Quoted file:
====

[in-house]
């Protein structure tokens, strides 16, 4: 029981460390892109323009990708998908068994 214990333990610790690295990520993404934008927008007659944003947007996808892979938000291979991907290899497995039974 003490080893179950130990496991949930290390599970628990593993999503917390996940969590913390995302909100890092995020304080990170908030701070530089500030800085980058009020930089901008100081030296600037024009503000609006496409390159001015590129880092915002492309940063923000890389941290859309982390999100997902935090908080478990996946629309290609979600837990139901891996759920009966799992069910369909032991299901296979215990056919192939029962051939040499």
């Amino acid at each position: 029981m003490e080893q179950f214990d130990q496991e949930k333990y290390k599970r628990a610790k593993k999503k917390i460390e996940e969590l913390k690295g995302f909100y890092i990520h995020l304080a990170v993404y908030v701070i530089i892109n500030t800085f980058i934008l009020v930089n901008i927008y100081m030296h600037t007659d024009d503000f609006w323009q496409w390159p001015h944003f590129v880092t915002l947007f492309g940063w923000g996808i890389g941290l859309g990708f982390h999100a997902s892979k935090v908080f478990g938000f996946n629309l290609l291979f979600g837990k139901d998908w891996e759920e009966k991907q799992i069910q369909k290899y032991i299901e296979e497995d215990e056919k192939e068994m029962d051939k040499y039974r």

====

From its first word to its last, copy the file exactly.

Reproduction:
[in-house]
């Protein structure tokens, strides 16, 4: 029981460390892109323009990708998908068994 214990333990610790690295990520993404934008927008007659944003947007996808892979938000291979991907290899497995039974 003490080893179950130990496991949930290390599970628990593993999503917390996940969590913390995302909100890092995020304080990170908030701070530089500030800085980058009020930089901008100081030296600037024009503000609006496409390159001015590129880092915002492309940063923000890389941290859309982390999100997902935090908080478990996946629309290609979600837990139901891996759920009966799992069910369909032991299901296979215990056919192939029962051939040499």
């Amino acid at each position: 029981m003490e080893q179950f214990d130990q496991e949930k333990y290390k599970r628990a610790k593993k999503k917390i460390e996940e969590l913390k690295g995302f909100y890092i990520h995020l304080a990170v993404y908030v701070i530089i892109n500030t800085f980058i934008l009020v930089n901008i927008y100081m030296h600037t007659d024009d503000f609006w323009q496409w390159p001015h944003f590129v880092t915002l947007f492309g940063w923000g996808i890389g941290l859309g990708f982390h999100a997902s892979k935090v908080f478990g938000f996946n629309l290609l291979f979600g837990k139901d998908w891996e759920e009966k991907q799992i069910q369909k290899y032991i299901e296979e497995d215990e056919k192939e068994m029962d051939k040499y039974r």